The history of tea dates back thousands of years and spans across various cultures. But it all started during the Shang Dynasty in China.
Did you know that it was first used as a medicinal drink? Hua Tuo provided a huge collection of records going as far back as 3rd century AD. Portugese priests and merchants were the first to try drinking tea in the 16th century. The Brits followed a century after and eventually, the rest of the world did too.
According to a popular legend in China, the legendary Emperor Shennong was drinking boiled water when a few leaves from a nearby tree were blown into his drink. He drank the brew and was surprised by its flavor.
In another myth, the Emperor was said to have used tea as antidote for some poisonous herbs. He was testing different types of herbs for their medicinal properties, when he found out some of these herbs were poisonous. He used tea to rid of himself of the poison.
Lu Yu, a famous Sage of Tea, also mentioned Emperor Shennong in his early works. According to the myth, Shennong, who was also known as the god of agriculture, would chew tea leaves to counteract any poison during his search for medicinal herbs.
It is said that you’ll find the world’s oldest cultivated tea tree at Fengqing County, Lincang City Prefecture, Yunnan Province, China. Drinking tea as a stimulating drink and not as a medicinal concoction spread from there to Sichuan.
In Japan, drinking tea started during the 6th Century AD, Japanese priests and envoys visited China to learn about the drink. A priest named Saicho was said to be the first one to bring home tea seeds.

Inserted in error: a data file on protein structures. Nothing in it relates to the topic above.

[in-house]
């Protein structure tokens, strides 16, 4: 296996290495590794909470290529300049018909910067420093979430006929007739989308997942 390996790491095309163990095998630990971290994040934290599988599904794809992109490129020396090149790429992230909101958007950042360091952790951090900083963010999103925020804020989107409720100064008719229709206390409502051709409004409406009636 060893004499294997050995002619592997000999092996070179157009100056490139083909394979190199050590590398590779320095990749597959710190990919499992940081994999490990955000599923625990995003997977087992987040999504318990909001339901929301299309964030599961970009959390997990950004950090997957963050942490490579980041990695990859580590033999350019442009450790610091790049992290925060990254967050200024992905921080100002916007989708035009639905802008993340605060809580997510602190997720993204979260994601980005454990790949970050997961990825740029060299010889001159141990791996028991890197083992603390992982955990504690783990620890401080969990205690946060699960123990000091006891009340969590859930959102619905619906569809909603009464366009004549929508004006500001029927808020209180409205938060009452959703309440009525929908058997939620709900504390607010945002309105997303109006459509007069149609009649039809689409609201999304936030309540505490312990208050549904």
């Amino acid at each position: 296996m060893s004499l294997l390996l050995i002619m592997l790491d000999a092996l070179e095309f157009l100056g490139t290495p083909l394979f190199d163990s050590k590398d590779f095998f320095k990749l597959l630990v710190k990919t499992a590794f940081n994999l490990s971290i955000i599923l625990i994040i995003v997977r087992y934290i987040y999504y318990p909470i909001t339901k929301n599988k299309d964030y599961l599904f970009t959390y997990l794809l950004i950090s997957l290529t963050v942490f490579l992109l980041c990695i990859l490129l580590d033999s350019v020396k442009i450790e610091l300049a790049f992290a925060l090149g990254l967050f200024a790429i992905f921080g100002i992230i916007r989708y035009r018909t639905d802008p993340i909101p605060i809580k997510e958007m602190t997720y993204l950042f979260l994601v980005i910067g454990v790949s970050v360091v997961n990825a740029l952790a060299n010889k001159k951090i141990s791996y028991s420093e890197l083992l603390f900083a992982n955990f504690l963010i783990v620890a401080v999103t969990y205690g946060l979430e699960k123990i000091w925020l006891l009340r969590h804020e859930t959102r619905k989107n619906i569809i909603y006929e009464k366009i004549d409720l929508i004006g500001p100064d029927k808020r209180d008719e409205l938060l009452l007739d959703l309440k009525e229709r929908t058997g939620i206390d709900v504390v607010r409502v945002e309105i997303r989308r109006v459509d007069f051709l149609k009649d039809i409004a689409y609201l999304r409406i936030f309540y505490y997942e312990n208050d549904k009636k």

Tea was only initially available for the royals when Emperor Saga encouraged the cultivation of tea plants. Eventually, green tea became a staple among cultured Japanese. It was during the Meiji period when Japan started the machine production of green tea.
Tea arrived in the west in the 16th century through a Portuguese missionary who brought tea from China. It was in the mid 1600s when Peter Stuyvesant, a Dutchman, settled in New Amsterdam (now called New York) and brought tea to North America.
In the past, preparing tea meant compressing the tea leaves into bricks. It was in the Ming Dynasty when people started steeping tea leaves in water like how we do it today. In Japan, Nagatani Soen, a tea merchant invented the Japanese version of preparing team called Sencha. With this method, green tea was steamed, dried, and rolled.
Today, tea is one of the most popular drinks across the globe. On your next tea time, stop for a moment and be amazed at how far tea has come.